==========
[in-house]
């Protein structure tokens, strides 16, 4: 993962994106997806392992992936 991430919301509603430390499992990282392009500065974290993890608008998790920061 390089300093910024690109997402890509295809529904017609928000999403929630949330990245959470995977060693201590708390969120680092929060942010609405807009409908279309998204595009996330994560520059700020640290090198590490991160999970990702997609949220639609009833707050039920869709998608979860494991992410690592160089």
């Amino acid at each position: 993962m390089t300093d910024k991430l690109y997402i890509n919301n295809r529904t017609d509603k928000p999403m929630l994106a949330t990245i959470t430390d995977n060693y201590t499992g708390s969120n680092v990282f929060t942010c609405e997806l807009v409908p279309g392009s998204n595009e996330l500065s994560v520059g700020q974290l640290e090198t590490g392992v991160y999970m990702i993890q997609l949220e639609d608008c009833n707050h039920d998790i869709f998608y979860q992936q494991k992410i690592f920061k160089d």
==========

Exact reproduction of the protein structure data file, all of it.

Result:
[in-house]
């Protein structure tokens, strides 16, 4: 993962994106997806392992992936 991430919301509603430390499992990282392009500065974290993890608008998790920061 390089300093910024690109997402890509295809529904017609928000999403929630949330990245959470995977060693201590708390969120680092929060942010609405807009409908279309998204595009996330994560520059700020640290090198590490991160999970990702997609949220639609009833707050039920869709998608979860494991992410690592160089």
């Amino acid at each position: 993962m390089t300093d910024k991430l690109y997402i890509n919301n295809r529904t017609d509603k928000p999403m929630l994106a949330t990245i959470t430390d995977n060693y201590t499992g708390s969120n680092v990282f929060t942010c609405e997806l807009v409908p279309g392009s998204n595009e996330l500065s994560v520059g700020q974290l640290e090198t590490g392992v991160y999970m990702i993890q997609l949220e639609d608008c009833n707050h039920d998790i869709f998608y979860q992936q494991k992410i690592f920061k160089d």